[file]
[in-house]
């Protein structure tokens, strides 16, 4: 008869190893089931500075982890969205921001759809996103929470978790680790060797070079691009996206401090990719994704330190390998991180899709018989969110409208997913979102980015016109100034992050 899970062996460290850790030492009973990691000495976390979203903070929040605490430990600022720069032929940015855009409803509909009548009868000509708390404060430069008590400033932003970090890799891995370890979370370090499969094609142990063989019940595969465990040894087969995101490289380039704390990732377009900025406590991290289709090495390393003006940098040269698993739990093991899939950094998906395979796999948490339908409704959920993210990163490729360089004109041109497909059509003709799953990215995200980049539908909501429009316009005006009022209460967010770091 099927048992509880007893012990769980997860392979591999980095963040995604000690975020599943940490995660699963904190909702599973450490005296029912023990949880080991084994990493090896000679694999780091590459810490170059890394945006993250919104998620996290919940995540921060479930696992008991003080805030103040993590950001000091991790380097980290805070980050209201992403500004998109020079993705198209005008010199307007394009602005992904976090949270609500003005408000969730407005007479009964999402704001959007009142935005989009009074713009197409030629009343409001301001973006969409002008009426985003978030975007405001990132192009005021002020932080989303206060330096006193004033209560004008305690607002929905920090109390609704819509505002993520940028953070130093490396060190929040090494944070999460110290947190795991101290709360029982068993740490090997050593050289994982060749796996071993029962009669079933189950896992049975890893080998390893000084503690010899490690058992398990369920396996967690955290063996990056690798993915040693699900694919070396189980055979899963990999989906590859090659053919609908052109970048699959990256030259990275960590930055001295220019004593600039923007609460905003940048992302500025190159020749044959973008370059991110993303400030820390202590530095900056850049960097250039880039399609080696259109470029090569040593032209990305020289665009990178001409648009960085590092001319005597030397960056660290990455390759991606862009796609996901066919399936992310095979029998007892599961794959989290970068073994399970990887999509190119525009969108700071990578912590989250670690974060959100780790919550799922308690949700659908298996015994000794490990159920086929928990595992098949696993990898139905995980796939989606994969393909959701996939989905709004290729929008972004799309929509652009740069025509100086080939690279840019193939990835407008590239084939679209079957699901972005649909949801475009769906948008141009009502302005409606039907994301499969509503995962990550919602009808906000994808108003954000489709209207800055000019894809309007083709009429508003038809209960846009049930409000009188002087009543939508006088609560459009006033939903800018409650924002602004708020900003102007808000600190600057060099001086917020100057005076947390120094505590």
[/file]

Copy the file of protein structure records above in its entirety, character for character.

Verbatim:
[in-house]
């Protein structure tokens, strides 16, 4: 008869190893089931500075982890969205921001759809996103929470978790680790060797070079691009996206401090990719994704330190390998991180899709018989969110409208997913979102980015016109100034992050 899970062996460290850790030492009973990691000495976390979203903070929040605490430990600022720069032929940015855009409803509909009548009868000509708390404060430069008590400033932003970090890799891995370890979370370090499969094609142990063989019940595969465990040894087969995101490289380039704390990732377009900025406590991290289709090495390393003006940098040269698993739990093991899939950094998906395979796999948490339908409704959920993210990163490729360089004109041109497909059509003709799953990215995200980049539908909501429009316009005006009022209460967010770091 099927048992509880007893012990769980997860392979591999980095963040995604000690975020599943940490995660699963904190909702599973450490005296029912023990949880080991084994990493090896000679694999780091590459810490170059890394945006993250919104998620996290919940995540921060479930696992008991003080805030103040993590950001000091991790380097980290805070980050209201992403500004998109020079993705198209005008010199307007394009602005992904976090949270609500003005408000969730407005007479009964999402704001959007009142935005989009009074713009197409030629009343409001301001973006969409002008009426985003978030975007405001990132192009005021002020932080989303206060330096006193004033209560004008305690607002929905920090109390609704819509505002993520940028953070130093490396060190929040090494944070999460110290947190795991101290709360029982068993740490090997050593050289994982060749796996071993029962009669079933189950896992049975890893080998390893000084503690010899490690058992398990369920396996967690955290063996990056690798993915040693699900694919070396189980055979899963990999989906590859090659053919609908052109970048699959990256030259990275960590930055001295220019004593600039923007609460905003940048992302500025190159020749044959973008370059991110993303400030820390202590530095900056850049960097250039880039399609080696259109470029090569040593032209990305020289665009990178001409648009960085590092001319005597030397960056660290990455390759991606862009796609996901066919399936992310095979029998007892599961794959989290970068073994399970990887999509190119525009969108700071990578912590989250670690974060959100780790919550799922308690949700659908298996015994000794490990159920086929928990595992098949696993990898139905995980796939989606994969393909959701996939989905709004290729929008972004799309929509652009740069025509100086080939690279840019193939990835407008590239084939679209079957699901972005649909949801475009769906948008141009009502302005409606039907994301499969509503995962990550919602009808906000994808108003954000489709209207800055000019894809309007083709009429508003038809209960846009049930409000009188002087009543939508006088609560459009006033939903800018409650924002602004708020900003102007808000600190600057060099001086917020100057005076947390120094505590």